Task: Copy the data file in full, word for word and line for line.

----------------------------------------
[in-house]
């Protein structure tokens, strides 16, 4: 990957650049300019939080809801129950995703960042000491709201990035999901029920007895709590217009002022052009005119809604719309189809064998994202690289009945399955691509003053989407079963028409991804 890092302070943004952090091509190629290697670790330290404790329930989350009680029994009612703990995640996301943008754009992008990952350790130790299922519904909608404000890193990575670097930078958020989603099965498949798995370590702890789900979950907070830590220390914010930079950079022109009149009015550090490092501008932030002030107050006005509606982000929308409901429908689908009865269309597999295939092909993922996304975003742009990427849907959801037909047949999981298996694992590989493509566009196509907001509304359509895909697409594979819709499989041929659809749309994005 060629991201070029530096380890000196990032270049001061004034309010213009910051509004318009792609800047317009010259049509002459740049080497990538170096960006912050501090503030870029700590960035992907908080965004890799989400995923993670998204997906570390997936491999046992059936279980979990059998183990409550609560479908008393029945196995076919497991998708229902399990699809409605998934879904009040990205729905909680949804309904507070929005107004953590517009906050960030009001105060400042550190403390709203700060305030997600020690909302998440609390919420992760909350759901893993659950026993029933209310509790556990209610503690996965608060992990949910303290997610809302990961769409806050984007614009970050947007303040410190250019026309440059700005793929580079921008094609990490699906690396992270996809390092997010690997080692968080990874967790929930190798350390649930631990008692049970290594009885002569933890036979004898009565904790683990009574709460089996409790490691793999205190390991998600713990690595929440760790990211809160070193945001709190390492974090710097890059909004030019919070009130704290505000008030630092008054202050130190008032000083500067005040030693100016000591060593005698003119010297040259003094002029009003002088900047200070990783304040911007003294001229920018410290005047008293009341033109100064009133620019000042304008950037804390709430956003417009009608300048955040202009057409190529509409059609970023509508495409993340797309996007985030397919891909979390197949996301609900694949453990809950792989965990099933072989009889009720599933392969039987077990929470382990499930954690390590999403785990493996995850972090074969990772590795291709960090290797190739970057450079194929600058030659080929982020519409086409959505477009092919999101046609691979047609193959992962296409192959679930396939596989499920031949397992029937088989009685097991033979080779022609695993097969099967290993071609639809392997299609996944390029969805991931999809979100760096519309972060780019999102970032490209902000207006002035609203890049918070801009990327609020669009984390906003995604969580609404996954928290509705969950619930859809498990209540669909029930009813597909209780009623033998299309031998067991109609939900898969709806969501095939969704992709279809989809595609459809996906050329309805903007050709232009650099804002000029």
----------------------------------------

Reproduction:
[in-house]
């Protein structure tokens, strides 16, 4: 990957650049300019939080809801129950995703960042000491709201990035999901029920007895709590217009002022052009005119809604719309189809064998994202690289009945399955691509003053989407079963028409991804 890092302070943004952090091509190629290697670790330290404790329930989350009680029994009612703990995640996301943008754009992008990952350790130790299922519904909608404000890193990575670097930078958020989603099965498949798995370590702890789900979950907070830590220390914010930079950079022109009149009015550090490092501008932030002030107050006005509606982000929308409901429908689908009865269309597999295939092909993922996304975003742009990427849907959801037909047949999981298996694992590989493509566009196509907001509304359509895909697409594979819709499989041929659809749309994005 060629991201070029530096380890000196990032270049001061004034309010213009910051509004318009792609800047317009010259049509002459740049080497990538170096960006912050501090503030870029700590960035992907908080965004890799989400995923993670998204997906570390997936491999046992059936279980979990059998183990409550609560479908008393029945196995076919497991998708229902399990699809409605998934879904009040990205729905909680949804309904507070929005107004953590517009906050960030009001105060400042550190403390709203700060305030997600020690909302998440609390919420992760909350759901893993659950026993029933209310509790556990209610503690996965608060992990949910303290997610809302990961769409806050984007614009970050947007303040410190250019026309440059700005793929580079921008094609990490699906690396992270996809390092997010690997080692968080990874967790929930190798350390649930631990008692049970290594009885002569933890036979004898009565904790683990009574709460089996409790490691793999205190390991998600713990690595929440760790990211809160070193945001709190390492974090710097890059909004030019919070009130704290505000008030630092008054202050130190008032000083500067005040030693100016000591060593005698003119010297040259003094002029009003002088900047200070990783304040911007003294001229920018410290005047008293009341033109100064009133620019000042304008950037804390709430956003417009009608300048955040202009057409190529509409059609970023509508495409993340797309996007985030397919891909979390197949996301609900694949453990809950792989965990099933072989009889009720599933392969039987077990929470382990499930954690390590999403785990493996995850972090074969990772590795291709960090290797190739970057450079194929600058030659080929982020519409086409959505477009092919999101046609691979047609193959992962296409192959679930396939596989499920031949397992029937088989009685097991033979080779022609695993097969099967290993071609639809392997299609996944390029969805991931999809979100760096519309972060780019999102970032490209902000207006002035609203890049918070801009990327609020669009984390906003995604969580609404996954928290509705969950619930859809498990209540669909029930009813597909209780009623033998299309031998067991109609939900898969709806969501095939969704992709279809989809595609459809996906050329309805903007050709232009650099804002000029």